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If there was for a brief while a trend for curators to overshadow the artists in the holding of exhibitions that has now been replaced by the third partner in the trinity that makes up the business of the art world. The show Apocalypse, currently at the Royal Academy, from its very title through to the selection of tee shirts, badges and branded phone covers reveals the hand of that most dark, mistrusted department in any organisation, namely the marketing cabal. Within the artist-curator-marketing-triumvirate it is the marketer who has become the new figurehead leaving the curator as the Holy Ghost (always present but without their own form) and the artists playing Jesus (the most visible, but least potent of them all) reliant on marketing to make it all happen.
This isn't to say that Apocalypse isn't worth seeing. From Maurizio Cattelan's knocked down Pope, through the Dream Temple by Mariko Mori, passing by the Chapman brother's Hell to end at the Jeff Koons' room the show is full of original cutting edge work. What it isn't though is a coherent show based around a meaningful theme. It might as well have taken a meaningless truism such as 'Hell's different for everyone' as its introduction rather than an invocation of the book of Revelations by St John. Reading the blurbs and catalogue pieces undermine rather than reinforce the sense of a single shared theme.
There was a good bit on the press day watching as venerable Royal Academicians were shoved by an unscrupulous and (perhaps) overzealous usher into Gregor Schneider's Cellar, a small narrow series of rooms that opens the show. That they didn't need to enter through this claustrophobic exhibit wasn't made clear resulting in several panic attacks while we were in attendance. Maybe it was all deliberate attempt to echo the Nazis piling bodies into ovens in Jake and Dinos' Hell. As the official website says of Schneider's piece:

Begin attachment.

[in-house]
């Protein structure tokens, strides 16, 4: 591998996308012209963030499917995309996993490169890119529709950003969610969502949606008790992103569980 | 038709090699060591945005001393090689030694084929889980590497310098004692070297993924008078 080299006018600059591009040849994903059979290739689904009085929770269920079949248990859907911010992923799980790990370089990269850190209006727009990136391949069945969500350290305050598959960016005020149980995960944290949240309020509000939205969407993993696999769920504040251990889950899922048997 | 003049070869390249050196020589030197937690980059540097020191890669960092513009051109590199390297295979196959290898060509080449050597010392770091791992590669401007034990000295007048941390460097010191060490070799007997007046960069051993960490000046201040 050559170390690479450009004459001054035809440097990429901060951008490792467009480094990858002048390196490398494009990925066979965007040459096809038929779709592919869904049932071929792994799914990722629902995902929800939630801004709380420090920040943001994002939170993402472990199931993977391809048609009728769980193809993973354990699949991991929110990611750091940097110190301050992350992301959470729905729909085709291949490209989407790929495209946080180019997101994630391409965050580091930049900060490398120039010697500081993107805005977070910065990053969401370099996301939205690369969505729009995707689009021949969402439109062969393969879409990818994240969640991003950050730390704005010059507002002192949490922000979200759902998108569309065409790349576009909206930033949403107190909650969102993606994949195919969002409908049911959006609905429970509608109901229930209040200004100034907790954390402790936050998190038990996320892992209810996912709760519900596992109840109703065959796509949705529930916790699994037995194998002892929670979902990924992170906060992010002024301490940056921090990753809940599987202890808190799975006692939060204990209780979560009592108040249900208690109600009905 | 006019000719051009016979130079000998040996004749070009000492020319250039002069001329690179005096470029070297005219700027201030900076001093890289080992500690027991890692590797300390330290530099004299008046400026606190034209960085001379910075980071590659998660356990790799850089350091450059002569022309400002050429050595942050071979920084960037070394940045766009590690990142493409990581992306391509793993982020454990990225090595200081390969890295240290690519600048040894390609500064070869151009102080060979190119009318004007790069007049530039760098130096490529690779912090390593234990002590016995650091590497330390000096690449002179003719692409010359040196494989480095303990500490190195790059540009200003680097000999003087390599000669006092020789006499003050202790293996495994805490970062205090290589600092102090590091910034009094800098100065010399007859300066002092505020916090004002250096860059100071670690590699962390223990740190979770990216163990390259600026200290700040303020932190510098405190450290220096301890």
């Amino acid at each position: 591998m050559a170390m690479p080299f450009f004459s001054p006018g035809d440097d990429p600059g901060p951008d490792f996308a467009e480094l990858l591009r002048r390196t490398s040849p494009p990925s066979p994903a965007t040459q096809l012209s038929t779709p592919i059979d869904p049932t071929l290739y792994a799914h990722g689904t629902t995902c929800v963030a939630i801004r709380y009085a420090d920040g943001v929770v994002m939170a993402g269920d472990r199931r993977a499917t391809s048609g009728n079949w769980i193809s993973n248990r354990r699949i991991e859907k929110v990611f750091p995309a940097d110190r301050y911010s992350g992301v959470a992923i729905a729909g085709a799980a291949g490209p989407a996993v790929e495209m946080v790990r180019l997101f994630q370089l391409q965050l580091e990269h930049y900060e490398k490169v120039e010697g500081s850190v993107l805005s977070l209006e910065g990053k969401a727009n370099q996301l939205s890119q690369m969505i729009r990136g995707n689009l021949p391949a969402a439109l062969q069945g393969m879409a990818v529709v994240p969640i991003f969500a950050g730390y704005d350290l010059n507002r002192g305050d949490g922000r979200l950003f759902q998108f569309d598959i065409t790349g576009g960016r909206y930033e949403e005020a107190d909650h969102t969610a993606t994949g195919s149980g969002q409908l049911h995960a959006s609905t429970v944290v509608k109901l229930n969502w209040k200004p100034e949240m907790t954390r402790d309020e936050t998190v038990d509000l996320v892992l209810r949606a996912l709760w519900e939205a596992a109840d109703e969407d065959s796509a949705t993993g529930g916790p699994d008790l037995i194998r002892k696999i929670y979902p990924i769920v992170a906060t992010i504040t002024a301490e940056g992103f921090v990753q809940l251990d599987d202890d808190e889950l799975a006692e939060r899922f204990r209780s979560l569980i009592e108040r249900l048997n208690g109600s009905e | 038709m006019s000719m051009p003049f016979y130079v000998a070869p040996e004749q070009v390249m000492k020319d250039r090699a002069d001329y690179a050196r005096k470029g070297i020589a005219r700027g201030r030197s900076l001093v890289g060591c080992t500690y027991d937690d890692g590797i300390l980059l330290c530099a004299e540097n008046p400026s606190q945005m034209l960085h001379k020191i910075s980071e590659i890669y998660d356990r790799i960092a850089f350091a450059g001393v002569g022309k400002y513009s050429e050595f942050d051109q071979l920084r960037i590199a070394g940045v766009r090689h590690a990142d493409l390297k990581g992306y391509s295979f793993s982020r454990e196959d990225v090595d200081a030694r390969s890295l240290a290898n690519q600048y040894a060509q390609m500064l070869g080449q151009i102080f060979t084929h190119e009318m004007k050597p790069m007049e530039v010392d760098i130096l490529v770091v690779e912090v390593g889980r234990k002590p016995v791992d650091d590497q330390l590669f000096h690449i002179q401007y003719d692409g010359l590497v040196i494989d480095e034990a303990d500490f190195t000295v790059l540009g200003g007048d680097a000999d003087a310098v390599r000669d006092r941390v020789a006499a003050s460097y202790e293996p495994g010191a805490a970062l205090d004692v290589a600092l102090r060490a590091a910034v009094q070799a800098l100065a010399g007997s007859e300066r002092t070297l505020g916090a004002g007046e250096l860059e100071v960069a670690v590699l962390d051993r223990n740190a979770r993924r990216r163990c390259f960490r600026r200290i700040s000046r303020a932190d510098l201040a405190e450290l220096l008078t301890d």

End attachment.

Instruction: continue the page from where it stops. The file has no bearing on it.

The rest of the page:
"The cellar stands as kind of death. Plucked from the flow of construction and remodelling, it is reified as an exhibit, embodying the death of work itself. It is the failure of work, a hiatus, until such time as there is a return home and a re-engagement."
It's easy to imagine a meeting in a darkened room of guys in bad suits and women with bad hair as the marketing team click through a PowerPoint analysis of Apocalypse. Some marketing scum bag taking the Royal Academy's rulers through the highs and lows of Brit Art, of what sells and what doesn't, a SWOT analysis (that's be strength-weaknesses-opportunities-threats in English) of the proposed show with a business plan attached as the final appendix. As a show it strikes this viewer as a cynical attempt to create a buzz of horror and revulsion amongst the Mail-Telegraph editors and their readers whilst seeking to exploit the interest created in that process.
For more information on times and dates visit the Royal Academy website.
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